Send to

Choose Destination
See comment in PubMed Commons below
Blood. 1998 Dec 15;92(12):4778-91.

Inhibition of the differentiation of dendritic cells from CD34(+) progenitors by tumor cells: role of interleukin-6 and macrophage colony-stimulating factor.

Author information

  • 1Unité Cytokine et Cancer, Unité INSERM 453, Centre Léon Bérard, Lyon, France; and Schering Plough, Dardilly, France.


The escape of malignant cells from the immune response against the tumor may result from a defective differentiation or function of professional antigen-presenting cells (APC), ie, dendritic cells (DC). To test this hypothesis, the effect of human renal cell carcinoma cell lines (RCC) on the development of DC from CD34(+) progenitors was investigated in vitro. RCC cell lines were found to release soluble factors that inhibit the differentiation of CD34(+) cells into DC and trigger their commitment towards monocytic cells (CD14(+)CD64(+)CD1a-CD86(-)CD80(-)HLA-D Rlow) with a potent phagocytic capacity but lacking APC function. RCC CM were found to act on the two distinct subpopulations emerging in the culture at day 6 ([CD14(+)CD1a-] and [CD14(-)CD1a+]) by inhibiting the differentiation into DC of [CD14(+)CD1a-] precursors and blocking the acquisition of APC function of the [CD14(-)CD1a+] derived DC. Interleukin-6 (IL-6) and macrophage colony-stimulating factor (M-CSF) were found to be responsible for this phenomenon: antibodies against IL-6 and M-CSF abrogated the inhibitory effects of RCC CM; and recombinant IL-6 and/or M-CSF inhibited the differentiation of DC similarly to RCC CM. The inhibition of DC differentiation by RCC CM was preceeded by an induction of M-CSF receptor (M-CSFR; CD115) and a loss of granulocyte-macrophage colony-stimulating factor receptor (GM-CSFR; CD116) expression at the surface of CD34(+) cells, two phenomenon reversed by anti-IL-6/IL-6R and anti-M-CSF antibodies, respectively. Finally, a panel of tumor cell lines producing IL-6 and M-CSF induced similar effects. Taken together, the results suggest that the inhibition of DC development could represent a frequent mechanism by which tumor cells will escape immune recognition.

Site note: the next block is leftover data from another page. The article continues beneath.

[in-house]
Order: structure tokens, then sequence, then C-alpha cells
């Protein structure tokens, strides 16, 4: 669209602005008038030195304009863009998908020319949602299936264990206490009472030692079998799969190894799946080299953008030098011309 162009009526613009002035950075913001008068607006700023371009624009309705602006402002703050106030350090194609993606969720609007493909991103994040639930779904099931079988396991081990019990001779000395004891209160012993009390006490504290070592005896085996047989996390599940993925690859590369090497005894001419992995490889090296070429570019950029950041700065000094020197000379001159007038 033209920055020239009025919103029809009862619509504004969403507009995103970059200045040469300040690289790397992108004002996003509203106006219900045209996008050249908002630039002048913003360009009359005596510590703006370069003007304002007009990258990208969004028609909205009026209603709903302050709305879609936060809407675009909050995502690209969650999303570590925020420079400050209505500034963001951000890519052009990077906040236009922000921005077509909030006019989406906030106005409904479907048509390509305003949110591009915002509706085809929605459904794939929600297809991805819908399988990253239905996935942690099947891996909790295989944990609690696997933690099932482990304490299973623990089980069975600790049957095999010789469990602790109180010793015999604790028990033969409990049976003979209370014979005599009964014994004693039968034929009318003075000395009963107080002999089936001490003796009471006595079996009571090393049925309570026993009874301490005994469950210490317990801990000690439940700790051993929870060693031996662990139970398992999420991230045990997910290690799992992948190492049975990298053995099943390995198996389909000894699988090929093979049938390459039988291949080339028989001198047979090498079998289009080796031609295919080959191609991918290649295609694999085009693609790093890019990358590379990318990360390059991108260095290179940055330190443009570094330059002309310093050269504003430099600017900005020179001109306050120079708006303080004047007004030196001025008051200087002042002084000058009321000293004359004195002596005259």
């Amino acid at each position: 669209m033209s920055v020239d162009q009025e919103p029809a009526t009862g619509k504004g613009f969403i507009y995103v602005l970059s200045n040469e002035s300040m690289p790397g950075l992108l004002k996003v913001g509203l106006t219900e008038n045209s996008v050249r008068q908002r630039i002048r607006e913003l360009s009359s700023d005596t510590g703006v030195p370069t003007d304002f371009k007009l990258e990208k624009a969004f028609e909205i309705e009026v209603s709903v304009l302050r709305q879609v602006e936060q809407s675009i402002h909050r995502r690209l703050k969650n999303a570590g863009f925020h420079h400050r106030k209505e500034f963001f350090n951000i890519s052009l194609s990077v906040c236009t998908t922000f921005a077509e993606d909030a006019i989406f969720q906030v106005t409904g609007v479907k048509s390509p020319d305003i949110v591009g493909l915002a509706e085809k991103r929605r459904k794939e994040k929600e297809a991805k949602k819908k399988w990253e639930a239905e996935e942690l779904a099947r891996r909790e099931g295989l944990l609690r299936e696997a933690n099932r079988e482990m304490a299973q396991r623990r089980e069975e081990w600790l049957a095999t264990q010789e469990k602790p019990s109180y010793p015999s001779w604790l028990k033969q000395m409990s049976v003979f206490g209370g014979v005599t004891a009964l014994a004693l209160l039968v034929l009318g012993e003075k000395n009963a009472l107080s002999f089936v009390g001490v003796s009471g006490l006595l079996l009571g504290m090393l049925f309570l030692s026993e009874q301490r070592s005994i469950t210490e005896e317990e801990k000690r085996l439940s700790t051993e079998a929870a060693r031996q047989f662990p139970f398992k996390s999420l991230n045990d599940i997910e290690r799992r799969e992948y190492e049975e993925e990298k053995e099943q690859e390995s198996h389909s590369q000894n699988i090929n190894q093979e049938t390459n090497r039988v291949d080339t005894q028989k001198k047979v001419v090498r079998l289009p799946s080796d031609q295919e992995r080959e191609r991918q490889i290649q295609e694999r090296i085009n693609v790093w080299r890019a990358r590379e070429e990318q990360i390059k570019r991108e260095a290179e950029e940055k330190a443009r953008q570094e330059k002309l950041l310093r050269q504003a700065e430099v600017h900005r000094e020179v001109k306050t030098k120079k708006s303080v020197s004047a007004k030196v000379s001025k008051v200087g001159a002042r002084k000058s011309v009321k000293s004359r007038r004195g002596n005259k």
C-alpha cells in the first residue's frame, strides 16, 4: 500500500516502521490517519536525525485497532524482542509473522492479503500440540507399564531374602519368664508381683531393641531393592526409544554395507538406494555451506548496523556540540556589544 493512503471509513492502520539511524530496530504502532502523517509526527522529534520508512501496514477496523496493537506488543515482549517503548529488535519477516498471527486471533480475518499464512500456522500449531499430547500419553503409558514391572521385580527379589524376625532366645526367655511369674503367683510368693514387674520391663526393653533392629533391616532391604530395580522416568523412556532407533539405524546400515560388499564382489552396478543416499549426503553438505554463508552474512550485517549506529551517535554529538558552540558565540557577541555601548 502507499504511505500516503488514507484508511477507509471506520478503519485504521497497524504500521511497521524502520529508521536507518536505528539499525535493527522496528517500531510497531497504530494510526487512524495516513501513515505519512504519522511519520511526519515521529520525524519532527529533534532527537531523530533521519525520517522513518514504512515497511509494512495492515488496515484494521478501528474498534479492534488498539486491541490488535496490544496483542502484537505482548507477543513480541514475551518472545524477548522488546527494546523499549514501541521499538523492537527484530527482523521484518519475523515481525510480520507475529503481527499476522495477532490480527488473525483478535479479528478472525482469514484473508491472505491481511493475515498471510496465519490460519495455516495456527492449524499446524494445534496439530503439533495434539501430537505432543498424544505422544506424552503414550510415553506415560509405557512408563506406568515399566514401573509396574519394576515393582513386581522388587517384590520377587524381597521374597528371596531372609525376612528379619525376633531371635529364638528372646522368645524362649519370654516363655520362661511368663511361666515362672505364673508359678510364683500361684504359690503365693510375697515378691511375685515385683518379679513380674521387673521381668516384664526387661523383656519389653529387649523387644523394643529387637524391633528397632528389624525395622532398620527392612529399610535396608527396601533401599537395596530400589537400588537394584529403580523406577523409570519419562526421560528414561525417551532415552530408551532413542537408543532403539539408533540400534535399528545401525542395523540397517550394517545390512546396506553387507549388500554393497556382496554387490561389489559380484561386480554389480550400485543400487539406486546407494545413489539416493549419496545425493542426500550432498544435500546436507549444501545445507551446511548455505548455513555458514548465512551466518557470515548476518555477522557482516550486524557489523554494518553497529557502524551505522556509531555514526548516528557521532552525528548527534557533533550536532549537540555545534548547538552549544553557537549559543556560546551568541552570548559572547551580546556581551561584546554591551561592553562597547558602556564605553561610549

[PubMed - indexed for MEDLINE]
Free full text
PubMed Commons home

PubMed Commons

How to join PubMed Commons

    Supplemental Content

    Full text links

    Icon for HighWire
    Loading ...
    Support Center